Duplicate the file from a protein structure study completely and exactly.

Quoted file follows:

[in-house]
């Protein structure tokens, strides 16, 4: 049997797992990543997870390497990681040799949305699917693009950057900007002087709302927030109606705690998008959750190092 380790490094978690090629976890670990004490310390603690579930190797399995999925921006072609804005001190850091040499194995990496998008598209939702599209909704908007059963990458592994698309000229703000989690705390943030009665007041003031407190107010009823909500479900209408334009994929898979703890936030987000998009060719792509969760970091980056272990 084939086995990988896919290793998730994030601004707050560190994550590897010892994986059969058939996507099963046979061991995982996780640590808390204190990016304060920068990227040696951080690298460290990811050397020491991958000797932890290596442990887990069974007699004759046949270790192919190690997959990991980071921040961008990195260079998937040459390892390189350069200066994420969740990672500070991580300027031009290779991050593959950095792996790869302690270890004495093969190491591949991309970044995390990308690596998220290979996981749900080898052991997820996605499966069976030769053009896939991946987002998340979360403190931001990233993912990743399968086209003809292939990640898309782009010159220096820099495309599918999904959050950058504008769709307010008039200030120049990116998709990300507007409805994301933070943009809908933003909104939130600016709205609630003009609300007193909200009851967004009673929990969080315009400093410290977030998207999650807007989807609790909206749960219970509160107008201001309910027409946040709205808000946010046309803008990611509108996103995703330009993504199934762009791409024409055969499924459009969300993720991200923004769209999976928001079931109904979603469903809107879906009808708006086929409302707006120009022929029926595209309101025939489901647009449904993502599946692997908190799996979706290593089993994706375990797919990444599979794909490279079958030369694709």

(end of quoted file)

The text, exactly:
[in-house]
């Protein structure tokens, strides 16, 4: 049997797992990543997870390497990681040799949305699917693009950057900007002087709302927030109606705690998008959750190092 380790490094978690090629976890670990004490310390603690579930190797399995999925921006072609804005001190850091040499194995990496998008598209939702599209909704908007059963990458592994698309000229703000989690705390943030009665007041003031407190107010009823909500479900209408334009994929898979703890936030987000998009060719792509969760970091980056272990 084939086995990988896919290793998730994030601004707050560190994550590897010892994986059969058939996507099963046979061991995982996780640590808390204190990016304060920068990227040696951080690298460290990811050397020491991958000797932890290596442990887990069974007699004759046949270790192919190690997959990991980071921040961008990195260079998937040459390892390189350069200066994420969740990672500070991580300027031009290779991050593959950095792996790869302690270890004495093969190491591949991309970044995390990308690596998220290979996981749900080898052991997820996605499966069976030769053009896939991946987002998340979360403190931001990233993912990743399968086209003809292939990640898309782009010159220096820099495309599918999904959050950058504008769709307010008039200030120049990116998709990300507007409805994301933070943009809908933003909104939130600016709205609630003009609300007193909200009851967004009673929990969080315009400093410290977030998207999650807007989807609790909206749960219970509160107008201001309910027409946040709205808000946010046309803008990611509108996103995703330009993504199934762009791409024409055969499924459009969300993720991200923004769209999976928001079931109904979603469903809107879906009808708006086929409302707006120009022929029926595209309101025939489901647009449904993502599946692997908190799996979706290593089993994706375990797919990444599979794909490279079958030369694709």